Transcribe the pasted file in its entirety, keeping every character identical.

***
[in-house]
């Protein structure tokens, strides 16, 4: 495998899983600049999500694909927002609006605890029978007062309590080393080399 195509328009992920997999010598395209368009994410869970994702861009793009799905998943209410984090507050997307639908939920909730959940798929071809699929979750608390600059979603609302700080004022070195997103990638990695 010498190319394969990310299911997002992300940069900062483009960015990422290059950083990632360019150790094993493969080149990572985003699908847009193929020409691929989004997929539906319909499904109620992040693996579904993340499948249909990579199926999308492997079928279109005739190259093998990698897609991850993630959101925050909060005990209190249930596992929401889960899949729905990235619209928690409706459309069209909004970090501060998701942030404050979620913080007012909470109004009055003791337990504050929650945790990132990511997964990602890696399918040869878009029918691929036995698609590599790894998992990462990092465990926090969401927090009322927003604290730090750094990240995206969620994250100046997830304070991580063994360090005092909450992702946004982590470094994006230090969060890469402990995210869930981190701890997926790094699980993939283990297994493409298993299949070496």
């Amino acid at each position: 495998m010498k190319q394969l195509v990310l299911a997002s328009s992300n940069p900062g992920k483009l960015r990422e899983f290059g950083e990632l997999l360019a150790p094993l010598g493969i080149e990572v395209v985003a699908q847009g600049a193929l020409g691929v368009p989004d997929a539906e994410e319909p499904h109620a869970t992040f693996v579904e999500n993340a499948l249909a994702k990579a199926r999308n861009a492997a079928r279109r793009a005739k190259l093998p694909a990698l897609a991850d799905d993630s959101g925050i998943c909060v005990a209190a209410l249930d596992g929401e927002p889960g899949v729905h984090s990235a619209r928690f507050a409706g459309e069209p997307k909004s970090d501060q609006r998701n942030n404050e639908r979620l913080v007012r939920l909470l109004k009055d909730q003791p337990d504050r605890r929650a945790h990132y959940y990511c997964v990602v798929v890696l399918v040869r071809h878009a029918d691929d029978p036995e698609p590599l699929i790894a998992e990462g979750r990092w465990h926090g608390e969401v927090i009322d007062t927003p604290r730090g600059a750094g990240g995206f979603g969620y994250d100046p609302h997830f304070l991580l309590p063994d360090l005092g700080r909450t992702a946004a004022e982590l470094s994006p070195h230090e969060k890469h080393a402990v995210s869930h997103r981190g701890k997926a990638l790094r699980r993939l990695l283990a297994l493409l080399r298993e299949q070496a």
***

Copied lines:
[in-house]
């Protein structure tokens, strides 16, 4: 495998899983600049999500694909927002609006605890029978007062309590080393080399 195509328009992920997999010598395209368009994410869970994702861009793009799905998943209410984090507050997307639908939920909730959940798929071809699929979750608390600059979603609302700080004022070195997103990638990695 010498190319394969990310299911997002992300940069900062483009960015990422290059950083990632360019150790094993493969080149990572985003699908847009193929020409691929989004997929539906319909499904109620992040693996579904993340499948249909990579199926999308492997079928279109005739190259093998990698897609991850993630959101925050909060005990209190249930596992929401889960899949729905990235619209928690409706459309069209909004970090501060998701942030404050979620913080007012909470109004009055003791337990504050929650945790990132990511997964990602890696399918040869878009029918691929036995698609590599790894998992990462990092465990926090969401927090009322927003604290730090750094990240995206969620994250100046997830304070991580063994360090005092909450992702946004982590470094994006230090969060890469402990995210869930981190701890997926790094699980993939283990297994493409298993299949070496």
């Amino acid at each position: 495998m010498k190319q394969l195509v990310l299911a997002s328009s992300n940069p900062g992920k483009l960015r990422e899983f290059g950083e990632l997999l360019a150790p094993l010598g493969i080149e990572v395209v985003a699908q847009g600049a193929l020409g691929v368009p989004d997929a539906e994410e319909p499904h109620a869970t992040f693996v579904e999500n993340a499948l249909a994702k990579a199926r999308n861009a492997a079928r279109r793009a005739k190259l093998p694909a990698l897609a991850d799905d993630s959101g925050i998943c909060v005990a209190a209410l249930d596992g929401e927002p889960g899949v729905h984090s990235a619209r928690f507050a409706g459309e069209p997307k909004s970090d501060q609006r998701n942030n404050e639908r979620l913080v007012r939920l909470l109004k009055d909730q003791p337990d504050r605890r929650a945790h990132y959940y990511c997964v990602v798929v890696l399918v040869r071809h878009a029918d691929d029978p036995e698609p590599l699929i790894a998992e990462g979750r990092w465990h926090g608390e969401v927090i009322d007062t927003p604290r730090g600059a750094g990240g995206f979603g969620y994250d100046p609302h997830f304070l991580l309590p063994d360090l005092g700080r909450t992702a946004a004022e982590l470094s994006p070195h230090e969060k890469h080393a402990v995210s869930h997103r981190g701890k997926a990638l790094r699980r993939l990695l283990a297994l493409l080399r298993e299949q070496a």